The famed 1667 raid by the Dutch navy reached Gravesend far up the River Thames before it returned downstream to threaten the Chatham dockyard on the Medway. A small tower fort from the reign of Henry VIII already existed at Tilbury on the north bank, opposite Gravesend, but it was completely inadequate for the times. In reaction, Charles II started construction of a large fort in 1672. Two faces of the fort would dominate the river while another three would provide protect from land attack. In 1716, two large gunpowder magazines were built in the fort, which became Britain's primary powder store. Although modified somewhat over time, Tilbury Fort is a fine example of military architecture of the seventeenth century.
Built to impress visitors arriving from the river, especially foreign ones, the Water Gate is unusually decorative and is thought to have once included a statue of Charles II in its center. The guard house on the left held the twelve men who guarded the gate. The upper floor was the fort's chapel.
Let's go through the gate and take a walk, counterclockwise, around the fort's interior.
From Tip of the West Bastion
From here, you can see the fort's two wet moats, both formidable obstacles to any attack from land, but even more so since earthworks manned by infantry protected the dry land between them, making any crossing of the outer moat a costly proposition.
The majority of the photo is taken up by the West Bastion. You can see that the bastion's flank, or shoulder, covers the face, or front, of the Northwest Bastion, as well as the curtain wall between them. An expense magazine inside the bastion would hold ammunition ready for the use of the guns nearby, while protected from direct and indirect fire.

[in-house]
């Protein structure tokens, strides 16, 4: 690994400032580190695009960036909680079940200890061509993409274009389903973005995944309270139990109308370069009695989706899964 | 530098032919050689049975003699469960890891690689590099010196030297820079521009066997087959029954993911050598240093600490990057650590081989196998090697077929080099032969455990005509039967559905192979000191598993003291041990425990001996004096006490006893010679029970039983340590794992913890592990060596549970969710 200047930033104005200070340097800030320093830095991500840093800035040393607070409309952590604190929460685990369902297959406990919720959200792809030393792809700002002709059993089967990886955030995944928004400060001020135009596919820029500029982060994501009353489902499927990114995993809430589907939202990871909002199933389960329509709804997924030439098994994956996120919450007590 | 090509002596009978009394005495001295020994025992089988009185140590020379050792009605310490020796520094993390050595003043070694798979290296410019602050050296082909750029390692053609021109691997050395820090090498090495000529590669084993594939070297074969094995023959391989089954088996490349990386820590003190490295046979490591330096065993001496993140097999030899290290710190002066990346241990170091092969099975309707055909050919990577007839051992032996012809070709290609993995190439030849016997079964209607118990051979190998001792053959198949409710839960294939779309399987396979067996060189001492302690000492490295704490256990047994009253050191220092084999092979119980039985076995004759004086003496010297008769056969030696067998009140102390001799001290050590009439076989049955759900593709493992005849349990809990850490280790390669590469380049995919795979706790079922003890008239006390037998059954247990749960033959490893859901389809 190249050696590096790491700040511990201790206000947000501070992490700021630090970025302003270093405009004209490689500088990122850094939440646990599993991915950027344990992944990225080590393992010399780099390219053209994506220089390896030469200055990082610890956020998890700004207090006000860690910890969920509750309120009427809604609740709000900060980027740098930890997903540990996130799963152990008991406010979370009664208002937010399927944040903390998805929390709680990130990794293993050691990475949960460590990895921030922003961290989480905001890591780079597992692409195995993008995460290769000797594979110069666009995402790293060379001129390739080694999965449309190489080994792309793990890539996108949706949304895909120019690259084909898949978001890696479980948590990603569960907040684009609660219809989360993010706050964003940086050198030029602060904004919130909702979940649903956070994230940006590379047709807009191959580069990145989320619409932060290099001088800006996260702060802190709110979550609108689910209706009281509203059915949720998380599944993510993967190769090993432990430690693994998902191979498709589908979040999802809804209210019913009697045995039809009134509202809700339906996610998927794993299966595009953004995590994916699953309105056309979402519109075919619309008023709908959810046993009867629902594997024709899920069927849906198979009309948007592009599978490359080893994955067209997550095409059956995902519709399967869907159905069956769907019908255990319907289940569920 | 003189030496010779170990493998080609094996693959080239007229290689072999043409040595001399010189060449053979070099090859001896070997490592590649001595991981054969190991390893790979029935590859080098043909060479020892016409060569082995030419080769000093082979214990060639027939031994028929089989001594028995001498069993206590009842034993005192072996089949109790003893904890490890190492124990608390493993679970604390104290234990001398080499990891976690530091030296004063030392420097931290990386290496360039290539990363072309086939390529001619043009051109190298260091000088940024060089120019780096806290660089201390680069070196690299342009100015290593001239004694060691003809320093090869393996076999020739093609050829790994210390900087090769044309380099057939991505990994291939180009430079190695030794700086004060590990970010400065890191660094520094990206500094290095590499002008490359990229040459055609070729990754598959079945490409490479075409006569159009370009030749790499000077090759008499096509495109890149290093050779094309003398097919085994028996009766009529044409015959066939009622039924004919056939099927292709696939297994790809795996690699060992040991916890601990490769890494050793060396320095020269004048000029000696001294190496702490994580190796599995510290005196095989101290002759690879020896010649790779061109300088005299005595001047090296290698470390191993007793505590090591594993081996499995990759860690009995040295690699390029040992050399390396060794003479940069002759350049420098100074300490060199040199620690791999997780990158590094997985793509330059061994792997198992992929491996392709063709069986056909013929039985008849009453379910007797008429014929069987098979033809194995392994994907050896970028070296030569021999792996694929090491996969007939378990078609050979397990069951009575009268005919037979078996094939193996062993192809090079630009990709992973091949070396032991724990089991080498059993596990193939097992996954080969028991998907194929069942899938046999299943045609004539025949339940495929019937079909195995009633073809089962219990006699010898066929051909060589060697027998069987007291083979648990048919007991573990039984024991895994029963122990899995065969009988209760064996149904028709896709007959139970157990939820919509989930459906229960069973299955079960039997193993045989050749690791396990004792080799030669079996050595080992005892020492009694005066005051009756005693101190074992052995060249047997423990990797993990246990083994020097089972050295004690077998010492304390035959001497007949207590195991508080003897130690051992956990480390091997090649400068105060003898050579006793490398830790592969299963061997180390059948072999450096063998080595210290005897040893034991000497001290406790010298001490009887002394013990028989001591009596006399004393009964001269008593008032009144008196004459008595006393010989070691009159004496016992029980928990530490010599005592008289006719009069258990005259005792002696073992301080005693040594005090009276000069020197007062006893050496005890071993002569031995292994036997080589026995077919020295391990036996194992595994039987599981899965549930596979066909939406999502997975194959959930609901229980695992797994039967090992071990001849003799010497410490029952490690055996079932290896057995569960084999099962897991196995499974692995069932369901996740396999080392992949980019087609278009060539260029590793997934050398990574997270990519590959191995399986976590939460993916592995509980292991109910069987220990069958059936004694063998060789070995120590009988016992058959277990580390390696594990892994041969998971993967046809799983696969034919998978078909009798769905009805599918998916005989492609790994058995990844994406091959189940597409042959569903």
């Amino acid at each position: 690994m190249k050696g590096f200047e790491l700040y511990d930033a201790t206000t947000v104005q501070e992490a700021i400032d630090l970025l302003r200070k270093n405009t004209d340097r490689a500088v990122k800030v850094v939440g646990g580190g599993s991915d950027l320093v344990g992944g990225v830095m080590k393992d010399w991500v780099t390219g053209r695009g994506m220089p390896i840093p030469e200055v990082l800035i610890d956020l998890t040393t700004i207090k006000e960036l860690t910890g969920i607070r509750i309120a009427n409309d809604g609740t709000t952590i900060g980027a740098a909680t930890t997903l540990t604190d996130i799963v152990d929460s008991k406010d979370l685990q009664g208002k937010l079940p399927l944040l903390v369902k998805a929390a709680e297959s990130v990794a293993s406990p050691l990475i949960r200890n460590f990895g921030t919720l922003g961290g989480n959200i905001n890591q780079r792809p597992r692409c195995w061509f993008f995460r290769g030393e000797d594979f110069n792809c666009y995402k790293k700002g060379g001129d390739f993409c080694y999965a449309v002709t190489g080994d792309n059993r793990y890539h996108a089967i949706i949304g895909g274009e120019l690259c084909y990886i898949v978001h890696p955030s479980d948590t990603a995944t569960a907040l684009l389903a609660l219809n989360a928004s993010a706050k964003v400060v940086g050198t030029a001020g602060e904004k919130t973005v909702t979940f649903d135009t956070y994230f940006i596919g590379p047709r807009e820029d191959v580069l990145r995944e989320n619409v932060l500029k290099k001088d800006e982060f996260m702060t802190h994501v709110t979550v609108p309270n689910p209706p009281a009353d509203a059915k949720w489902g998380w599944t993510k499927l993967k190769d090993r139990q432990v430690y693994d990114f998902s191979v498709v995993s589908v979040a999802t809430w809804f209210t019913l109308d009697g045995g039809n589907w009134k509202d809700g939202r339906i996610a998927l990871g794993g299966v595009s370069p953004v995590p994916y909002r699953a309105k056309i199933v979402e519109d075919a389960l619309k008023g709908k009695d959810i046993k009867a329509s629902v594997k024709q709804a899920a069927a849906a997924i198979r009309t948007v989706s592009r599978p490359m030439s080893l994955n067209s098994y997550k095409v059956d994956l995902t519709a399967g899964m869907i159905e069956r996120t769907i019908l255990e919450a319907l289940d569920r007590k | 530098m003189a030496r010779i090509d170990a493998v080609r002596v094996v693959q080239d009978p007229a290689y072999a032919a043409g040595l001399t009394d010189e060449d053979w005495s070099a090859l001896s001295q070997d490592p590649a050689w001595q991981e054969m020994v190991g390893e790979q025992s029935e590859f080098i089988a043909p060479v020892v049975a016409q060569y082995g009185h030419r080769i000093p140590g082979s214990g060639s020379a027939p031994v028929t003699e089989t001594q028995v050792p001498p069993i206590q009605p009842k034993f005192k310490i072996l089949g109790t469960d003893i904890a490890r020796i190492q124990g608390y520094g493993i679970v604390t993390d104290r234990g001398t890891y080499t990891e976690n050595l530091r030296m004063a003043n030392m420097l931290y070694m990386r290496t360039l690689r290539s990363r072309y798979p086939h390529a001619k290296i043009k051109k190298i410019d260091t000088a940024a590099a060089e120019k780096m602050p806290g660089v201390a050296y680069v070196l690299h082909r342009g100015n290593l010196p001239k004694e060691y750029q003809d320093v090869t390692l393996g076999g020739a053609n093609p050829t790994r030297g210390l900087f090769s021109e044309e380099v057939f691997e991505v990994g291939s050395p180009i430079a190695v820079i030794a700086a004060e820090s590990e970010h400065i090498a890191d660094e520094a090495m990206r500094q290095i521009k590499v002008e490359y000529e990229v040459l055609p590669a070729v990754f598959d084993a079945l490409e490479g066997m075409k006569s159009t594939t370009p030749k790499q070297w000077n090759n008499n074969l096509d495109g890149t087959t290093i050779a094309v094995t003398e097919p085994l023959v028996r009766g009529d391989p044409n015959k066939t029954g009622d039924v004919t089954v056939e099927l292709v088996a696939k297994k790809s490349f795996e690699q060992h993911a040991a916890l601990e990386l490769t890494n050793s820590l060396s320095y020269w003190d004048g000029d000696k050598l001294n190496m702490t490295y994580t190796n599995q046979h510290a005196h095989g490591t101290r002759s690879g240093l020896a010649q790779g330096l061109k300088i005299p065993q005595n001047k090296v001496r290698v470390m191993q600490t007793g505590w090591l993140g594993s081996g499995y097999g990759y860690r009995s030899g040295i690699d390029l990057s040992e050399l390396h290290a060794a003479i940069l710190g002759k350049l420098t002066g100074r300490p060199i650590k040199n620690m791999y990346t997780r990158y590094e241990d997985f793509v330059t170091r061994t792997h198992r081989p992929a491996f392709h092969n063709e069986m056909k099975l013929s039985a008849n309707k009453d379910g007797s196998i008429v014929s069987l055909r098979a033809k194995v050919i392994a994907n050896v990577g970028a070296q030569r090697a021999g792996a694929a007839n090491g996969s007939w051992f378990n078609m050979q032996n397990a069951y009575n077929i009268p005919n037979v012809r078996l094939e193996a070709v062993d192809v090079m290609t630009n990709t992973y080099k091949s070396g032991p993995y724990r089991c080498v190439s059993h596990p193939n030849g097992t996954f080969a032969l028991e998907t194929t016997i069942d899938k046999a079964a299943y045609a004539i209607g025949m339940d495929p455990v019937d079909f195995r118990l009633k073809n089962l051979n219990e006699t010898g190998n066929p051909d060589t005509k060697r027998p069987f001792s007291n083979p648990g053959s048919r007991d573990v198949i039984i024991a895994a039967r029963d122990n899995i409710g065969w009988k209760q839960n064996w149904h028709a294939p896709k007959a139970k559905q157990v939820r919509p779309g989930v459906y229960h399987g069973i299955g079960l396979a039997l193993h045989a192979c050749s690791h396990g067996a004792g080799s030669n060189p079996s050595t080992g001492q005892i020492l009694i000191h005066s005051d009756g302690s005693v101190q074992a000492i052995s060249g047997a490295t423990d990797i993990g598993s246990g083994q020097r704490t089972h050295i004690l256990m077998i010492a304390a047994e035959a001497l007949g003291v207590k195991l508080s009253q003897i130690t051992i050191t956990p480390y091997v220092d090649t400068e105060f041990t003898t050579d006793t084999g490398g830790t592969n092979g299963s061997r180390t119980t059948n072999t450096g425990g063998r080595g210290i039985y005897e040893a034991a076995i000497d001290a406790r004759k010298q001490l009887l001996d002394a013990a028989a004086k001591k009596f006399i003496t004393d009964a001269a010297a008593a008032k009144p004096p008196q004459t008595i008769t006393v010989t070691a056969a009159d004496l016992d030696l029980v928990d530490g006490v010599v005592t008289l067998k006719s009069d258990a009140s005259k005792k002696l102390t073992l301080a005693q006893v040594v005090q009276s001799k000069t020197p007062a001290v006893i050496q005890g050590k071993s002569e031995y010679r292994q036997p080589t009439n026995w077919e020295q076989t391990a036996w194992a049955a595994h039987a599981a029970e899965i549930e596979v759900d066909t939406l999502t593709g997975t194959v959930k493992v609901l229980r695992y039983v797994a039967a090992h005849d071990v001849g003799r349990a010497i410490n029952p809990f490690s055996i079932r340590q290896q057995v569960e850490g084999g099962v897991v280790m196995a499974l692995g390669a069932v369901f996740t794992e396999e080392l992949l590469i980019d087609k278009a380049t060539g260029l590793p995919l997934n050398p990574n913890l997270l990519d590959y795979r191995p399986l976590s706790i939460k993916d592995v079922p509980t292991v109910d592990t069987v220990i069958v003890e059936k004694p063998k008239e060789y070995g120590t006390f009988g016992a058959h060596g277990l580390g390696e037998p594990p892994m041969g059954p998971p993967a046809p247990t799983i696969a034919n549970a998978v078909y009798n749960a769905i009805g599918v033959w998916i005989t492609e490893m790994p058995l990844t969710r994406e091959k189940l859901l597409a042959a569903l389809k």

The Gunpowder Magazines in the distance held much of the nation's powder supply. These buildings are parallel to the northern wall, of which you can see the roof of the Landport Gate behind them. Further right are the Officers' Barracks, the Guard House, and the Water Gate. On the far right is the West Gun Line, additional protection from attack from the river.
From West Curtain Wall
Along the Western Curtain, visible on the far left, you can see all of the buildings of the parade ground that we saw in the previous picture and more. The foundations of the now demolished Soldiers' Barracks can be seen, as well as the two river facing curtain walls, the Southeastern one being marked, and the other being parallel to the Guard House and Chapel. The Southeast Curtain has been heavily modified from its original form in order to mount more modern weaponry. On the right is a good view of the West Bastion and the expense magazine that dominates it.
From along the flank of the Northwest Bastion, you can see the north curtain wall and the Landport Gate which passes through it. With two drawbridges across the inner moat to its front, the relatively little used Landport Gate was well protected. Although not clear here, the grassy area across the bridge, the ravelin, contained earthwork fortifications. Another drawbridge crossed over to the covered way separating the inner moat from the outer moat. The route crossed over to the redan (which featured a two story redoubt) within the outer moat, then crossed over another causeway to completely exit the fort.
On the far left of the picture the brick wall outside of the Gunpowder Magazine is visible, followed by the pointy-topped Landport Gate. The curtain wall then takes a 90 degree turn to become the Northeast Bastion, which dominates this photo. Like the West Bastion, an expense magazine is in the center of this bastion also. The gun emplacements and serving rooms on the right of the bastion date to the 1870s. On the far right, once again you can see the walls of the Gunpowder Magazine, to the left of which is the end of the Officers' Barracks.
As these buildings were built in the early 18th century, they combine practicality with decoration. Unless extreme precaution was taken, powder was liable to either explode or deteriorate. The thick inward tilting brick outer wall, as well as the heavy buttresses on the buildings themselves, served primarily to send any potential explosion upward and not outward. To help prevent an explosion, no iron was used in the magazines. The doors and other necessary metal, on the barrels themselves, for instance, were made of copper. Wooden pegs were used in the floor, which was elevated in order to keep the powder dry.
Back to Index